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Re: pcase ` meaning

From: Yuri Khan
Subject: Re: pcase ` meaning
Date: Tue, 30 Oct 2018 23:05:08 +0700

On Tue, Oct 30, 2018 at 7:18 AM Garreau, Alexandre
<address@hidden> wrote:

> (pcase `(1 2 3) (`(1 2 3) t))
> look the same, as well as:
> (pcase `(a b c) (`(a b c) t))
> But not:
> (pcase `(1 2 3) (`(,a ,b ,c) (+ a b c)))

IMO you’re giving too much attention to “looking the same”.

You use identifiers a, b, and c in a pattern. The pattern matcher
needs to know which of these you meant as placeholders to bind, and
which as literal symbols to match against.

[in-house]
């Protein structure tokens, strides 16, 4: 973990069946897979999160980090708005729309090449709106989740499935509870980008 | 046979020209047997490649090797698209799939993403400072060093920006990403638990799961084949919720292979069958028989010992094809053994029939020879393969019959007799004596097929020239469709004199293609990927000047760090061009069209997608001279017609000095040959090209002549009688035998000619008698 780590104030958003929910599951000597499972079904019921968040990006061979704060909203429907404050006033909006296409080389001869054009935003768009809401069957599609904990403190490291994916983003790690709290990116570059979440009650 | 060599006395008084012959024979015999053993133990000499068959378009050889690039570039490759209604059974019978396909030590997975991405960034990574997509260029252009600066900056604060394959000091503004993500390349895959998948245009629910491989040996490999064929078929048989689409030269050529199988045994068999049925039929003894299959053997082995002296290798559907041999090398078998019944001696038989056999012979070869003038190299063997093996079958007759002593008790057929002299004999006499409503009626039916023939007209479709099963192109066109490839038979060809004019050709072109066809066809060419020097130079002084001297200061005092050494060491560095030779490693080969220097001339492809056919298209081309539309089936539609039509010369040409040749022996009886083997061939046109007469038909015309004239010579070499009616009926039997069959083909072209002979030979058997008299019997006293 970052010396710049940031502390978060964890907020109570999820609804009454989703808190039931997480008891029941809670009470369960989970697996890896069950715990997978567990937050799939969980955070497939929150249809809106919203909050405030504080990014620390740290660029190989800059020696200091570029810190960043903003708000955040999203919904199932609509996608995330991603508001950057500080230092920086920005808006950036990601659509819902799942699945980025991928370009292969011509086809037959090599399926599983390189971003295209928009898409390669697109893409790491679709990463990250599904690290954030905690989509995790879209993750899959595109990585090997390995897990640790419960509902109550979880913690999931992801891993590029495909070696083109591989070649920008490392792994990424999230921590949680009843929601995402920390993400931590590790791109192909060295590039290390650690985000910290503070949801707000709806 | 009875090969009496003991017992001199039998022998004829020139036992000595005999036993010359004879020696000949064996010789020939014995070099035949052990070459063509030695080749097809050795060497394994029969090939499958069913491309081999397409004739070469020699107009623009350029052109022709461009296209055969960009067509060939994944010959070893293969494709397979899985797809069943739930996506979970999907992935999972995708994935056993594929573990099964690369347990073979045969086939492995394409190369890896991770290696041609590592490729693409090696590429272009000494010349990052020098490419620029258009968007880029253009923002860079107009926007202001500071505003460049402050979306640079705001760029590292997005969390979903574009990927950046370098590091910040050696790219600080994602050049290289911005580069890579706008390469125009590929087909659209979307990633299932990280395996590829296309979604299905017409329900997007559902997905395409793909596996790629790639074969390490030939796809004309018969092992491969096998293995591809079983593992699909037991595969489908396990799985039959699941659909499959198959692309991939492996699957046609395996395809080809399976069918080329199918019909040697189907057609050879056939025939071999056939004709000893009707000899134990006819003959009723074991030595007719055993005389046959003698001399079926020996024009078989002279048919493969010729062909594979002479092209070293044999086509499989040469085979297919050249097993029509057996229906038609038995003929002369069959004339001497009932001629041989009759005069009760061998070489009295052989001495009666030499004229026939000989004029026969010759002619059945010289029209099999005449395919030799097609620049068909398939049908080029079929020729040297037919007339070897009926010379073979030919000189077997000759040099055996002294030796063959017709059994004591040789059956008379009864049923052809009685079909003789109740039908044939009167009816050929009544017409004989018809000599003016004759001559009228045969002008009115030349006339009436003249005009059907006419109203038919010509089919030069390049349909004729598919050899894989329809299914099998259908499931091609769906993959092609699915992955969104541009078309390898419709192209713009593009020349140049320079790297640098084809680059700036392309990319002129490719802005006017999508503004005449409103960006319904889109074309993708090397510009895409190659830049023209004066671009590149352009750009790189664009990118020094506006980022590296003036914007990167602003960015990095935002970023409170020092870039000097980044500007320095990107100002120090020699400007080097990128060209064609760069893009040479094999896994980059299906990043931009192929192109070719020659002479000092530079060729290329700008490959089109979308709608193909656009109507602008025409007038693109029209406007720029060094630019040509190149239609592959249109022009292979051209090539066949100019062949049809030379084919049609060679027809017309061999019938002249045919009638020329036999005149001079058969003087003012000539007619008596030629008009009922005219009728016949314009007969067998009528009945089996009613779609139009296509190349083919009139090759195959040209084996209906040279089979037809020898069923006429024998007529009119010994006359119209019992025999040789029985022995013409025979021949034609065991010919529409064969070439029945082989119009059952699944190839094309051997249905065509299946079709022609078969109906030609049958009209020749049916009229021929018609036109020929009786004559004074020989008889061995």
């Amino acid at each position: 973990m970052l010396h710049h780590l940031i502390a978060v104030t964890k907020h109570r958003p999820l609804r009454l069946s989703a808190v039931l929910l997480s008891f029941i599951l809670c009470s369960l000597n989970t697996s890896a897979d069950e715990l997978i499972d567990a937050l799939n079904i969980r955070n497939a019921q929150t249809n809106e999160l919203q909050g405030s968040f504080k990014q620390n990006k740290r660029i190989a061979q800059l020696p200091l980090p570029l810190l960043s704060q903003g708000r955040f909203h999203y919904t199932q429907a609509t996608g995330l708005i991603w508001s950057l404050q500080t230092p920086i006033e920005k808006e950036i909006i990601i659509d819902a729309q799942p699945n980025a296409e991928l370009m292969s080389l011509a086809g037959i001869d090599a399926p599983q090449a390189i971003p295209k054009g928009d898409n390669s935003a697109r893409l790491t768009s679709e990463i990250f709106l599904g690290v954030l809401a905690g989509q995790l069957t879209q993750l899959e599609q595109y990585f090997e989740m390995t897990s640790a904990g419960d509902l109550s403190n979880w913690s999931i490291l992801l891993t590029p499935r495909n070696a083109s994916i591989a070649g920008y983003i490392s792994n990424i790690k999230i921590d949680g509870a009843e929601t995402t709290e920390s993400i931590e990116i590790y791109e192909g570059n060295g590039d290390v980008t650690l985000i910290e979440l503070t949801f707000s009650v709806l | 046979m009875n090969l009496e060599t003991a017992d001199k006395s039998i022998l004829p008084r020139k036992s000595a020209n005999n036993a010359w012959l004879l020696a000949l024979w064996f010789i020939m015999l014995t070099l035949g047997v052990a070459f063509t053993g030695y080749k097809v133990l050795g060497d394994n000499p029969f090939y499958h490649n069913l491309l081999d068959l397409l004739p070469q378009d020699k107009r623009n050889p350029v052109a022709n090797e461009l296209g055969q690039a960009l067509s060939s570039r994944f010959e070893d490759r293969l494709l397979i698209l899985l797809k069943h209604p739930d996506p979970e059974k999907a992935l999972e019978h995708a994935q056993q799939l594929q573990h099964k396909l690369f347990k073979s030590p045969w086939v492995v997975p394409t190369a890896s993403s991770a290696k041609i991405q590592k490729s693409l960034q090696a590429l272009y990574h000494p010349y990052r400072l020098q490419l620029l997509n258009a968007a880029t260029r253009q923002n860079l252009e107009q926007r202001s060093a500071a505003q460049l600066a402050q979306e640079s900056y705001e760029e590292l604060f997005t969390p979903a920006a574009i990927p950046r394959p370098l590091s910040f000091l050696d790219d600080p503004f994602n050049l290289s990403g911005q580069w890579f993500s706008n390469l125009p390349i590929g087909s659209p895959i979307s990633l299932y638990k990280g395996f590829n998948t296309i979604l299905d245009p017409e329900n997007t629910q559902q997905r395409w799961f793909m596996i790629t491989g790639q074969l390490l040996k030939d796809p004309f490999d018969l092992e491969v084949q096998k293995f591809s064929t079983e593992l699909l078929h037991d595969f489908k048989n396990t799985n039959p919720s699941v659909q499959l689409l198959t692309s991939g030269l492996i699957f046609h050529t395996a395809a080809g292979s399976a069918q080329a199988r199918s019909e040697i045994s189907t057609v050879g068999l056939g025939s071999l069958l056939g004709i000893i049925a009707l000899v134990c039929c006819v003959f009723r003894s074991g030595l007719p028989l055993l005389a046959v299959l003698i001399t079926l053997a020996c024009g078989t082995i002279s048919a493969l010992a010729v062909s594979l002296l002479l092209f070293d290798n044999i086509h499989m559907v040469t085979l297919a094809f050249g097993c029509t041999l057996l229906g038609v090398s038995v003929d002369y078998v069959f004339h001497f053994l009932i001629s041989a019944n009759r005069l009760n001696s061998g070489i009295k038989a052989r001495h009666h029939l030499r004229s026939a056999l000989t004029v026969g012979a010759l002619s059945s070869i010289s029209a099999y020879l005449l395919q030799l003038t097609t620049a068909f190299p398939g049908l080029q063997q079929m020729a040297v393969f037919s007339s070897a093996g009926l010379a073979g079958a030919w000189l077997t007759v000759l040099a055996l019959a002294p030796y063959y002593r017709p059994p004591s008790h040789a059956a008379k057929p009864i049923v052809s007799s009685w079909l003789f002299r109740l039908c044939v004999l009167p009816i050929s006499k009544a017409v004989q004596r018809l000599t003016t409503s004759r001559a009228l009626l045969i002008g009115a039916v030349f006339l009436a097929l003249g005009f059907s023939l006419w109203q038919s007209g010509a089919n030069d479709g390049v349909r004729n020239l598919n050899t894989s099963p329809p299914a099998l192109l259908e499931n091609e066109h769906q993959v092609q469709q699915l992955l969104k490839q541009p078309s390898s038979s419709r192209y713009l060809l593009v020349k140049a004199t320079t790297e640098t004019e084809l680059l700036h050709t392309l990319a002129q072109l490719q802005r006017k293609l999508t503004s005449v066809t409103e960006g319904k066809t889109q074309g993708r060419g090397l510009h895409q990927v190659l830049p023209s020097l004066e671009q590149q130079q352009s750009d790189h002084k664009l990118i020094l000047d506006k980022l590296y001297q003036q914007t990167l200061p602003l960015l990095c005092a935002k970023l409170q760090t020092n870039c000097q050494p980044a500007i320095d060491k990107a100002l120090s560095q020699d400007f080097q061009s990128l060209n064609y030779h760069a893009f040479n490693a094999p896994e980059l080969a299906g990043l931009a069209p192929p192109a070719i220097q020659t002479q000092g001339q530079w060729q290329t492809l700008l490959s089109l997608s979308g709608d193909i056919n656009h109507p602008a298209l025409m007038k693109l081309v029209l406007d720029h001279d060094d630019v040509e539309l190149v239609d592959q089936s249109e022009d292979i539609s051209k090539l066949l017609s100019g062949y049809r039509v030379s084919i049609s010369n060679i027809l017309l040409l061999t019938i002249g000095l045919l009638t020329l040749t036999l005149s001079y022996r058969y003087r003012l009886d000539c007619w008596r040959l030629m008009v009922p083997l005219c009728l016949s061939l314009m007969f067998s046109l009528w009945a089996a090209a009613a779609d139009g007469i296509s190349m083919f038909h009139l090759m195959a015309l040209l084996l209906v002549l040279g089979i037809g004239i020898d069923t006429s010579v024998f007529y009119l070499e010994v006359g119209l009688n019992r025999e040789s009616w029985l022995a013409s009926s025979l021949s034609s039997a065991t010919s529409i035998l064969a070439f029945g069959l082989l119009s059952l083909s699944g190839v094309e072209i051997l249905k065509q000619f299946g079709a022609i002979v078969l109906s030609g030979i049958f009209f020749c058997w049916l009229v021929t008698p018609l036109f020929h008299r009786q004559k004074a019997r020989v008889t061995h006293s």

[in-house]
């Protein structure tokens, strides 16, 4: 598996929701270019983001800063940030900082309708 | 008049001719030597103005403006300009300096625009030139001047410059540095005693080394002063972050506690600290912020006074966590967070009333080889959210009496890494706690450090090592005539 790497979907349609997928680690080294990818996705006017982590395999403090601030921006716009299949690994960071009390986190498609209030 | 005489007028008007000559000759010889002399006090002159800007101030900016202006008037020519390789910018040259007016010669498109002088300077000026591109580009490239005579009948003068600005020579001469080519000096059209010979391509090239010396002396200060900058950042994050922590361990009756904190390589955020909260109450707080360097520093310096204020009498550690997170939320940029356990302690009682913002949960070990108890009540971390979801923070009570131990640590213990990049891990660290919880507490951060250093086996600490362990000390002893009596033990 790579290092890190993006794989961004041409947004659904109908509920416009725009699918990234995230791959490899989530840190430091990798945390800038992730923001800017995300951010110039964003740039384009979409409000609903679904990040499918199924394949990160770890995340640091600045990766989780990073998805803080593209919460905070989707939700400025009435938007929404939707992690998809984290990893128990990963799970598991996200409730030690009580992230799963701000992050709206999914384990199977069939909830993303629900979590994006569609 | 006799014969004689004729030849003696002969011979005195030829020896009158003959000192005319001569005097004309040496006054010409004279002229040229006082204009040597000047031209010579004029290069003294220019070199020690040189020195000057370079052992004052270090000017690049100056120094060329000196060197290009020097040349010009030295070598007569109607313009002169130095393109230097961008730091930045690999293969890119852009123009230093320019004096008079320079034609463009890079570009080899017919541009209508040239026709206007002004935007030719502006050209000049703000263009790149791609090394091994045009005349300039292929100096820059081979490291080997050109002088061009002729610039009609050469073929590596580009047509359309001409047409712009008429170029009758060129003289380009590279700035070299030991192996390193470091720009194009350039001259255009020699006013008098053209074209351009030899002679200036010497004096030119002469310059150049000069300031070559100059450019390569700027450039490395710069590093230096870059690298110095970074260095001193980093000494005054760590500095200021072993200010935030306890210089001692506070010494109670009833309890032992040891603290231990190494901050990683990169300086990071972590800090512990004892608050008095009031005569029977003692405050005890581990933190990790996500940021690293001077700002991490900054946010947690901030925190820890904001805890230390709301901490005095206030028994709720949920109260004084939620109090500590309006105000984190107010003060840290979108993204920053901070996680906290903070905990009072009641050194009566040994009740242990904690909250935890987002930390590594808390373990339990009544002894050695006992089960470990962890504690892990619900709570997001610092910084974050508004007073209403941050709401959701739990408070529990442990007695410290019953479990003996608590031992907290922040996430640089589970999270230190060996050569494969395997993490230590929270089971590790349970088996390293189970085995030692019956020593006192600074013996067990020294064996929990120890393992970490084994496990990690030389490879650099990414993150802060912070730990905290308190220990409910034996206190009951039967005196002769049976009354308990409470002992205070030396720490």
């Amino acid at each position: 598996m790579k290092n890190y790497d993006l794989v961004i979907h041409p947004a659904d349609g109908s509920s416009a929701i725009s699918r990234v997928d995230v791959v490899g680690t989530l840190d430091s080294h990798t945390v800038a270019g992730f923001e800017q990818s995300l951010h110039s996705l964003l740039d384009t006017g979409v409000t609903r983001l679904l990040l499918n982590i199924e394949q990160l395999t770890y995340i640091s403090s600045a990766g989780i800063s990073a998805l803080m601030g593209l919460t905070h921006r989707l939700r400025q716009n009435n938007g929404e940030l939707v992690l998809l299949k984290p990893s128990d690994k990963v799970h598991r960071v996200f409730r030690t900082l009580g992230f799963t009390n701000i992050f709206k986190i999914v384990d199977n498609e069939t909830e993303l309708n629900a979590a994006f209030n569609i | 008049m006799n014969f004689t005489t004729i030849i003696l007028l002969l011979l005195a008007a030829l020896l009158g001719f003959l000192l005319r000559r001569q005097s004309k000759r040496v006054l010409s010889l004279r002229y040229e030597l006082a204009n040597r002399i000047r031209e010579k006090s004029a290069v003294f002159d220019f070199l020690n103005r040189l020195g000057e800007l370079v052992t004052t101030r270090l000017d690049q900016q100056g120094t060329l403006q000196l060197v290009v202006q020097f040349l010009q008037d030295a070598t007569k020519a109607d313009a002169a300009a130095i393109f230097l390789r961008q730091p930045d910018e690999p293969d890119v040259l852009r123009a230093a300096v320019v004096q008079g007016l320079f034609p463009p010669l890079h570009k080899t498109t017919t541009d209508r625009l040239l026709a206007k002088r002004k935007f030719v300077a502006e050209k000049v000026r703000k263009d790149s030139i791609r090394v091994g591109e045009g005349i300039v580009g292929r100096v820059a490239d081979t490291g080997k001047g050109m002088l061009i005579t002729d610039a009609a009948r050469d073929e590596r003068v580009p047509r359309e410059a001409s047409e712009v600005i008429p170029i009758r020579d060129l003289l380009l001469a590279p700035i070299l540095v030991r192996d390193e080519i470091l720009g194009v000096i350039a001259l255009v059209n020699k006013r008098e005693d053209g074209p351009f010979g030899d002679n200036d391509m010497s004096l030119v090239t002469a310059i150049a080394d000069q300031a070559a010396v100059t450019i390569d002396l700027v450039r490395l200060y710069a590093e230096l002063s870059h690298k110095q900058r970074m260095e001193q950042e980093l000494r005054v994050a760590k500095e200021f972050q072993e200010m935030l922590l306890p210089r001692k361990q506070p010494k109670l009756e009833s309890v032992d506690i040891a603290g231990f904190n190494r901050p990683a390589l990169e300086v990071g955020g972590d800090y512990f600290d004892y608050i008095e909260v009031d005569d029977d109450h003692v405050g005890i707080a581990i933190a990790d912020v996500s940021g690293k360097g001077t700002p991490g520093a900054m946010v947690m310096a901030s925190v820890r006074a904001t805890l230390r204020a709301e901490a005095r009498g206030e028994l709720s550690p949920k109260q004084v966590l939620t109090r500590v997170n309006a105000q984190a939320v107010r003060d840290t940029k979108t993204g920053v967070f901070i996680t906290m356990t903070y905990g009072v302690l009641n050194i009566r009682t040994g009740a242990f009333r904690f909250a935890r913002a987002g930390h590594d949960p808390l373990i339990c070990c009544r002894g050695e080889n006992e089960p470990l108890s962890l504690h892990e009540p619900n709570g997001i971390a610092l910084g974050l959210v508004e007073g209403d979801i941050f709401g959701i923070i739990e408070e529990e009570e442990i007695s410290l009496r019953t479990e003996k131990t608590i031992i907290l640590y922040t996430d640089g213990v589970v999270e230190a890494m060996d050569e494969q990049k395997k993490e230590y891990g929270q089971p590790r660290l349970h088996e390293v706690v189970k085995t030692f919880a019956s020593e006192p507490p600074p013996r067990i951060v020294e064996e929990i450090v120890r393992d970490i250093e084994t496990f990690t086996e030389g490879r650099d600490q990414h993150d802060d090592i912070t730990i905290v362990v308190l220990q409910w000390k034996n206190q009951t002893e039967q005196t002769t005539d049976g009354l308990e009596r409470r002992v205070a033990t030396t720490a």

(let ((c 42))
      (pcase `(a x 42) (`(a ,b ,(pred (equal c))) t)))

In an alternate world, you would color the parentheses, the spaces,
and the literal symbol “a” yellow, and say these are the things to
match literally. You would then color “b” and “c” white, and say these
are placeholders. You might even color something green and say these
are expressions whose values should be taken and matched.

In that same world, you could draw nested boxes instead of these
nested parentheses that make newbies so nervous about Lisp.

However, in this world, we only encode Unicode characters in our
source files, and add color only as an aid to understanding. So we use
various funny characters such as parentheses to denote nesting, and `
and , to denote color.

(Upthread, the idea of “holes” was mentioned. That is a very good
analogy, both for pcase and for quoting/antiquoting in general.)

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